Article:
A moving ceremony commemorating Karolina Cohn, whose pendant was found in the Sobibor death camp last year, was held in Frankfurt today (Monday).
On the way to her death, 14-year-old Karolina dropped her charm and a year ago the charm was discovered by archaeologists in the area of the Sobibor camp.
The silver pendant is engraved with the words "Frankfurt" and the date of Karolina's birth.If it had not been for the excavations at Sobibor, Karolina and herimmediate family would have been forgotten.
Her family met today for a moving reunion 70 years after the inferno endured by the Jewish People. "Our standing here together is proof of our victory over the Nazis, who wanted to erase the memory of the Jews in Europe," the family's representatives said at the ceremony.
In January of this year, Yad Vashem researchers succeeded in identifying Karolina Cohn as the pendant owner, mainly thanks to a database of lists of deportations and expulsions funded by the Claims Conference, which initiated the commemoration event as part of the organization's activities and support for education, documentation, and commemoration of the Holocaust.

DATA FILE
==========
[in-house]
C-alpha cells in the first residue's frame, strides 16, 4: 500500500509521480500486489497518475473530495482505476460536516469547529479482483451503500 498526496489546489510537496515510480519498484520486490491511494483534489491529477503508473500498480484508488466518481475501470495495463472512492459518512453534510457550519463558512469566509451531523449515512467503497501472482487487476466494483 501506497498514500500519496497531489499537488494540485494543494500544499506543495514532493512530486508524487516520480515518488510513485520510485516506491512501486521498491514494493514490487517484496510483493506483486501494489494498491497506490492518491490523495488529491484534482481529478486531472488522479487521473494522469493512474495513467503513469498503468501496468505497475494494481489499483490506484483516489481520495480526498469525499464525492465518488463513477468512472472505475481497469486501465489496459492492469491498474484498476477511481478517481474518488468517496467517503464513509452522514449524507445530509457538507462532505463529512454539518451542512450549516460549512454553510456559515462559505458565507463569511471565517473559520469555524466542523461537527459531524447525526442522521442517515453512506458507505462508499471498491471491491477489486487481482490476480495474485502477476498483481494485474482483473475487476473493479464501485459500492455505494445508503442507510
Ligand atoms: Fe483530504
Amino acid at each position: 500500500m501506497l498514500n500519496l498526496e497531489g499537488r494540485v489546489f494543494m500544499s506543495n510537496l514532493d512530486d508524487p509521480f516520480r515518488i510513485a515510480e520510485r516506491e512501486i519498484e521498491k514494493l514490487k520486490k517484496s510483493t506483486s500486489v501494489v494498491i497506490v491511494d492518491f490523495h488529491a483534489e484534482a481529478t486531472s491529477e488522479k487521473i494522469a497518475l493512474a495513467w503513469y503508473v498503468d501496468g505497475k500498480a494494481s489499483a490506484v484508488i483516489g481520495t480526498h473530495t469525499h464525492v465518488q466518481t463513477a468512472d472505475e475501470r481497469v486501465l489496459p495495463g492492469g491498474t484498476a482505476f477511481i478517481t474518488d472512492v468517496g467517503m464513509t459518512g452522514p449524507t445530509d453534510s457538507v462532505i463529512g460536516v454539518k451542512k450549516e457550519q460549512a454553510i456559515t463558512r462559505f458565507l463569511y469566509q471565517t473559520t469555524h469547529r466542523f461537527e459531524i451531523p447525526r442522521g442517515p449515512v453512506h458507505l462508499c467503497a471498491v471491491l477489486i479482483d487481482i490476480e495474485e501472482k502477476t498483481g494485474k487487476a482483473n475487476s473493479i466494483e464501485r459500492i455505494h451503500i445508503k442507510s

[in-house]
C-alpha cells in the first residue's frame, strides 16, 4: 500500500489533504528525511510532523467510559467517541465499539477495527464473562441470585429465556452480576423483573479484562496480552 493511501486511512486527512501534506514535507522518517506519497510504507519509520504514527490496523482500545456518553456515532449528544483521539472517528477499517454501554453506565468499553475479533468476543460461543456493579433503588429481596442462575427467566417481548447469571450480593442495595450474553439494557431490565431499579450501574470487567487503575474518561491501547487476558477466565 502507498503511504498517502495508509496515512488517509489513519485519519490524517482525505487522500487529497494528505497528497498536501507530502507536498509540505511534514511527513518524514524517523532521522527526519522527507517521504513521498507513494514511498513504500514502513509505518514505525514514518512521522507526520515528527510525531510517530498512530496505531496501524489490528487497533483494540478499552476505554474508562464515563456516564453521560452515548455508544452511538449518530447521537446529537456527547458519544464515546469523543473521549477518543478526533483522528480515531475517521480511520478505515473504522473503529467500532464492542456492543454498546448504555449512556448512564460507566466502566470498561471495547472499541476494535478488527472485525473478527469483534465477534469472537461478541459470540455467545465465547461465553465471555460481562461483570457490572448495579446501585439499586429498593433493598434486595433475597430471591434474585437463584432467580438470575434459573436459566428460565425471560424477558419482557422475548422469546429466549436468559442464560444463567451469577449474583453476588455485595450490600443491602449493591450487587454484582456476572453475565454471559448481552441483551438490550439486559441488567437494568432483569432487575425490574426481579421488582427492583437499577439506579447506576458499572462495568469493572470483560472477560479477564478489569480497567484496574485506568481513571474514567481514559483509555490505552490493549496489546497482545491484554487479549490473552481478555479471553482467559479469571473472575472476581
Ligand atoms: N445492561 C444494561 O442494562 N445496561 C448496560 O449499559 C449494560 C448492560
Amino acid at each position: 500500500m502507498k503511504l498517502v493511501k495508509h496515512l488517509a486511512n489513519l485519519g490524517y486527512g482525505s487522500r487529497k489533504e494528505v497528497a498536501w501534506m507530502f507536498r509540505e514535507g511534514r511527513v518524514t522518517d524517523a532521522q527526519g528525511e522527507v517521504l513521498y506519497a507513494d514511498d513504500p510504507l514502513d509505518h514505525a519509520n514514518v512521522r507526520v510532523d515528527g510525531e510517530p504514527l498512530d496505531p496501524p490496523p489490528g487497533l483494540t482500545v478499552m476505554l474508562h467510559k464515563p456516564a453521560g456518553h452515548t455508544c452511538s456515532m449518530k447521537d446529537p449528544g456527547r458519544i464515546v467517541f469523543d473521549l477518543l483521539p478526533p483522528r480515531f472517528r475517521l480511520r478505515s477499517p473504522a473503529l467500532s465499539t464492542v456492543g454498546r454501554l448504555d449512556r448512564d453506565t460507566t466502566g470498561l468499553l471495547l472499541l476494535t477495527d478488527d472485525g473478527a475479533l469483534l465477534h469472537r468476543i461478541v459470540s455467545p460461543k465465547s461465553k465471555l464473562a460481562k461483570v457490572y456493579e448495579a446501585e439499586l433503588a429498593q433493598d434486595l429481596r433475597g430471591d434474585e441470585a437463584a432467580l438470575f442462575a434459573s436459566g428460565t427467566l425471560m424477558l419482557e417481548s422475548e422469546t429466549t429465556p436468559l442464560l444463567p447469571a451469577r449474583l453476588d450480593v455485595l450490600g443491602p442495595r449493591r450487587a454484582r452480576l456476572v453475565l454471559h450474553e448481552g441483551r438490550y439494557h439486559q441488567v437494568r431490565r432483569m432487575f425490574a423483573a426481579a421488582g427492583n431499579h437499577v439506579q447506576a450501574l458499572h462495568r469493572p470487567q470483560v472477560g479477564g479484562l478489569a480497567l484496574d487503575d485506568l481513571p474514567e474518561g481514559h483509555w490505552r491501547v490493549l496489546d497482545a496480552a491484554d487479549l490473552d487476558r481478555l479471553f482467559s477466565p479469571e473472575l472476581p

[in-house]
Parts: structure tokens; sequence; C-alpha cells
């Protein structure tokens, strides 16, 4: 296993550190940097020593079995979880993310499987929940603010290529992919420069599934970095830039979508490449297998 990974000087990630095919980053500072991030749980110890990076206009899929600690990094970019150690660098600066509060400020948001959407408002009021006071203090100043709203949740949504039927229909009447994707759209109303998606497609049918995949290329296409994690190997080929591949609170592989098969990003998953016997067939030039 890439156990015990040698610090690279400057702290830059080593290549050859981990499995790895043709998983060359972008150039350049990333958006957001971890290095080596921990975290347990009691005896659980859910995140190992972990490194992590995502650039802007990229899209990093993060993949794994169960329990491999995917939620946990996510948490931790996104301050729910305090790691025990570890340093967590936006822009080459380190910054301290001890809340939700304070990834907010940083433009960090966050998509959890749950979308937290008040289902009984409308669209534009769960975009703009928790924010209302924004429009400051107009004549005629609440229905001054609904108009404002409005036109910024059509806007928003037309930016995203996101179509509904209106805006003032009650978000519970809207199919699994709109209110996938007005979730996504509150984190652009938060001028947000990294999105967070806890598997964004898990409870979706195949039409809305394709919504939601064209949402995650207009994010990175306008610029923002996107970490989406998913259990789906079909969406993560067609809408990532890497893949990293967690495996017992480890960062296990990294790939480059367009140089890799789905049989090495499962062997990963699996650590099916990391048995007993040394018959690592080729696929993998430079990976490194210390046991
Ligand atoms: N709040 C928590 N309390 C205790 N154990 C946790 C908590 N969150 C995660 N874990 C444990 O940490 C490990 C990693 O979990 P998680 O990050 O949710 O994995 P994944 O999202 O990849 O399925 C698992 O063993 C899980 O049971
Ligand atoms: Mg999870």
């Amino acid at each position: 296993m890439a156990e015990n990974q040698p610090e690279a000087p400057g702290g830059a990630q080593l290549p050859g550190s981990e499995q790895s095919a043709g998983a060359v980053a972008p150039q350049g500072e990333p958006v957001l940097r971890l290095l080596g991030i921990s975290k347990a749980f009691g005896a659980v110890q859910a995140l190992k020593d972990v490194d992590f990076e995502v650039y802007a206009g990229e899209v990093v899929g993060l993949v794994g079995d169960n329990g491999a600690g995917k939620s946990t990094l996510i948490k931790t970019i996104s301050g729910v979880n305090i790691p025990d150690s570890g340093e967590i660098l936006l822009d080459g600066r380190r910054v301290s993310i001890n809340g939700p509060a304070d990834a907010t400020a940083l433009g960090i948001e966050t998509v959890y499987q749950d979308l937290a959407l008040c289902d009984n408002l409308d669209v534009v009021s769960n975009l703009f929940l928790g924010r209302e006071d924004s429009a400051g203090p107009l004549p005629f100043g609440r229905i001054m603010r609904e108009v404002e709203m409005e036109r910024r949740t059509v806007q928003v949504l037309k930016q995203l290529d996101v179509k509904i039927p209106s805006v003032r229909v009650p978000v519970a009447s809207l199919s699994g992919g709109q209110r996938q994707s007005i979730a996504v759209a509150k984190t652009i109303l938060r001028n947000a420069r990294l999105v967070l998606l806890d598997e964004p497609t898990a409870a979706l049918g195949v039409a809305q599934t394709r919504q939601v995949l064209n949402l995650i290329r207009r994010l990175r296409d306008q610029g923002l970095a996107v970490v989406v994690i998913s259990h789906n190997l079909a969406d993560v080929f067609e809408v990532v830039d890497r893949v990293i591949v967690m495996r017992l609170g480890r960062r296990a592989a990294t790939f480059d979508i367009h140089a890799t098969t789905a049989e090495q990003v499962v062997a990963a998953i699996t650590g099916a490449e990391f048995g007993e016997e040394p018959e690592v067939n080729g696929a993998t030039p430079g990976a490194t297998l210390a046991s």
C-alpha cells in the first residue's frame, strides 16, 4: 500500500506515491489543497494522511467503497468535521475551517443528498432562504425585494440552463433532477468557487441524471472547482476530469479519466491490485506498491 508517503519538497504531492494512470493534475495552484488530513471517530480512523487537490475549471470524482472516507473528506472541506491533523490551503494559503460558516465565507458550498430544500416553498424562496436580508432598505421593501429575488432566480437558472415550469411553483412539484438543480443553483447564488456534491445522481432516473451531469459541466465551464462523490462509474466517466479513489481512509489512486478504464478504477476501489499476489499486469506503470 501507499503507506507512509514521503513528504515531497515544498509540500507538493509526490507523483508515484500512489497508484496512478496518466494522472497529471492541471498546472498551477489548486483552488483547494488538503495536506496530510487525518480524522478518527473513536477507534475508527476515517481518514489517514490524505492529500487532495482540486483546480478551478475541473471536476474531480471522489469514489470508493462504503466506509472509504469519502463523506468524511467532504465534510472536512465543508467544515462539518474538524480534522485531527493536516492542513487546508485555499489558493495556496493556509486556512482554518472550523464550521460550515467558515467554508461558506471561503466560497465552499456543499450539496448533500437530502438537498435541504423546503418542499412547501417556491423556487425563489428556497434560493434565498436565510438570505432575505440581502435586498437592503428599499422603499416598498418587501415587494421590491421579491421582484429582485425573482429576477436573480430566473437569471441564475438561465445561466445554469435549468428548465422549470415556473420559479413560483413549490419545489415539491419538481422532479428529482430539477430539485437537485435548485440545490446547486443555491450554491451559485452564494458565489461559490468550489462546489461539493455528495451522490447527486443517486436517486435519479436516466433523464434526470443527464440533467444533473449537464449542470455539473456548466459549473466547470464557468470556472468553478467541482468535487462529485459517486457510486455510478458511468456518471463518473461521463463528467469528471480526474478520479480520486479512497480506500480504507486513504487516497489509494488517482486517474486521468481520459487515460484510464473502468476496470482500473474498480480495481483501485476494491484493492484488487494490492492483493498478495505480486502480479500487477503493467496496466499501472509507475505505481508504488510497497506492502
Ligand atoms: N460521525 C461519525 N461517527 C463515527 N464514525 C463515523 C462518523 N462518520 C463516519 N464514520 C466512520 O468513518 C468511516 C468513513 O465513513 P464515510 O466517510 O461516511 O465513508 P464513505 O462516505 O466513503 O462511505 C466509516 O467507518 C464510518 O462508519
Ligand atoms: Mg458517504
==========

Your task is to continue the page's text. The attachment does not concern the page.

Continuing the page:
The discovery of the pendant led to a study of relatives of Karolina who survived and did not even know of her existence. Twenty-six relatives of Karolina's family arrived today from around the world for a first reunion and took part in laying memorial stones.
"Stumbling Stones" is the name of an ongoing commemoration project in various cities in Germany and throughout Europe, created by the German-born artist Gunter Deming in 1995, commemorating thousands of victims of the Nazi regime by placing slabs with their names on the sidewalks adjacent to the houses where they lived.
The "Stumbling Stones" are embedded in sidewalks in different cities in order to remind the passers-by of the names of the victims of Nazism."A person is forgotten only when his name is forgotten," says the artist.